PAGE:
# What is a topological isomer?

I'm working on a project where I have to understand the concept of topological isomer. I found a review or two containing the idea but I couldn't find a book or a detailed description of what a topological isomer is. I would like a suggestion for a book, article or other resource that gives me a clear definition (Wikipedia doesn't do a good job either). Or I would like someone to give me a clear description of what a topological isomer is.

• Wikipedia has a page on topoisomers May 18 '17 at 9:43

"Isomers" are compounds that are equivalent but for a certain change in structural property. There's different types of isomers depending on which sort of structural property you need to change in order to inter-convert the two molecules.

• Structural isomers are equivalent in their atomic makeup but differ based on their chemical connectivity. For example, 1-propanol and 2-propanol are structural isomers - they share the same formula ($\ce{C3H8O}$) but differ in how those atoms are connected. You can change one to the other by rearranging how the atoms are connected to each other.

• Stereoisomers are identical in chemical makeup and connectivity, but differ in the spatial orientation of their atoms. There's several different subtypes, which vary based on what sort of change to the molecules can interconvert them.

• E-Z isomers can be interconverted by a theoretical rotation around a double bond - something that normally doesn't happen.
• Optical isomers can be interconverted by mirroring the molecule (again, something that doesn't happen)
• Diastereomers can be interconverted by mirroring the arrangement around a certain subset of atoms.
• Conformational isomers are like stereoisomers, but with the distinction that they differ based on changes which do happen under normal conditions. For example, by a rotation around a single bond, or by the umbrella-like inversion of a nitrogen. Different conformational isomers are normally not isolatable from each other, as they rapidly interconvert.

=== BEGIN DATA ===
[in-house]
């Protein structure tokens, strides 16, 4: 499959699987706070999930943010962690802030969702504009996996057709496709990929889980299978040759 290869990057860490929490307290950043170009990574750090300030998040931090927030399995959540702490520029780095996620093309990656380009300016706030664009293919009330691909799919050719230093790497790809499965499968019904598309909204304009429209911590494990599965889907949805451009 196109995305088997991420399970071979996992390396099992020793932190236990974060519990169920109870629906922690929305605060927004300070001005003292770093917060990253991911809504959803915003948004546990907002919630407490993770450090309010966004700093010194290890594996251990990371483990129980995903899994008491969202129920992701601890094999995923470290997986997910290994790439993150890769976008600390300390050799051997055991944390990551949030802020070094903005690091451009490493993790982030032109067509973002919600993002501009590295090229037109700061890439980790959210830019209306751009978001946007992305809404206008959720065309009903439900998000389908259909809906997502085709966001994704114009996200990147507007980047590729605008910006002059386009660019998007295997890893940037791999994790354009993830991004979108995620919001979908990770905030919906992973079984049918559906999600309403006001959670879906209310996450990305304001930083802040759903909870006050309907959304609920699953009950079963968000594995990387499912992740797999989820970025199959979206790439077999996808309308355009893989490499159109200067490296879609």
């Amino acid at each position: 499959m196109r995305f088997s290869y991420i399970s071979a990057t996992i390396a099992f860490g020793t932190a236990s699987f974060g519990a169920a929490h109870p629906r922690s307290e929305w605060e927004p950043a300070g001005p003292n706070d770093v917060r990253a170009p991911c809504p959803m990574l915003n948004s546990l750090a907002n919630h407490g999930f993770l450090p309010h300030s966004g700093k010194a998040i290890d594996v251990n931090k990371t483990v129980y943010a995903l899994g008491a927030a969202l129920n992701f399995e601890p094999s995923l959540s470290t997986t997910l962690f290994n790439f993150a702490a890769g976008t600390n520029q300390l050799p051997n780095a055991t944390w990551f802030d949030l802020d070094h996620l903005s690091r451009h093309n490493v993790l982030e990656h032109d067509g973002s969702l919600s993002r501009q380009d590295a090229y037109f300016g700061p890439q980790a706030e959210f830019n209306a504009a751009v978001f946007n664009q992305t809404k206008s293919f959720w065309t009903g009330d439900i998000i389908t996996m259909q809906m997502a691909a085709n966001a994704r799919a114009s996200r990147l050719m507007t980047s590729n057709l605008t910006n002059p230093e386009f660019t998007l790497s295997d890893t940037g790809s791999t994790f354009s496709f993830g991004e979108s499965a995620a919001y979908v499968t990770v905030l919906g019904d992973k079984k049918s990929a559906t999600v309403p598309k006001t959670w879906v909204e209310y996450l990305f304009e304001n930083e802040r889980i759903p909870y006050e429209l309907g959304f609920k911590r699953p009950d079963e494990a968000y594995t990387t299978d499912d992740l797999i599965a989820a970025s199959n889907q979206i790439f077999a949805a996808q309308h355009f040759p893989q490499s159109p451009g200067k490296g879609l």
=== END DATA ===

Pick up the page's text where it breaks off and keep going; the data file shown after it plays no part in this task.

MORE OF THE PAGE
• There's a subset of these isomers called atropisomers which would otherwise be interconvertable, but local conditions (e.g. steric hinderance) means that the interconversion is slow under standard conditions, such that the different isomeric forms can be isolated from each other.

Okay, that brings us to your question on topological isomers. These are conceptually very closely related to conformational isomers and atropisomers. Like conformational isomers, topological isomers are equivalent in chemical formula, connectivity, and even the normal stereochemical properties like E-Z and R-S designations. However, like atopisomers - and unlike most standard conformational isomers - two different topological isomers cannot interconvert on an appreciable timescale, and thus each isomer can be isolated from the other. But unlike atropisomers, the difference between two topoisomers is not due to rotation around a single bond.

Instead, the difference between two different topoisomer is due to the different topology of the molecules. Topology is a somewhat complex mathematical topic, but for our purposes here, you can think of topology as a description about the invariant way something structured on a global scale, that can't be changed by bending, twisting, folding, etc.

For example, take a rubber band. No matter how you bend, twist, fold or tie the rubber band, it's still topologically the same. (That's part of the definition of "topology".) However, if you cut the rubber band, pass it through itself and reattach it, you can get something that's called a trefoil knot. If you look locally at the rubber band, all the connectivity is the same. There isn't any twists in the trefoil that couldn't also be present in the original circular band form. But on a global scale the trefoil and the band are very different. There's no way you can bend, fold, twist, tie, etc. the two to interconvert them without cutting. Because of this, we say the trefoil and the circular band are topologically distinct, in a way the circular band and a twisted form of a circular band aren't.

This is the difference that's being expressed in the case of topological chemical isomers. All of the local structure between the two is the same, but the large-scale global structure of the molecule is such that you cannot interconvert the two isomers without breaking bonds. You can't make one into the other simply by rotating a bond -- not even by rotating a bond that is energetically disfavorable to rotate.

• Do the optical isomers of something like hexahelicene count as topological isomers? Would make a good example if they do. May 19 '17 at 10:22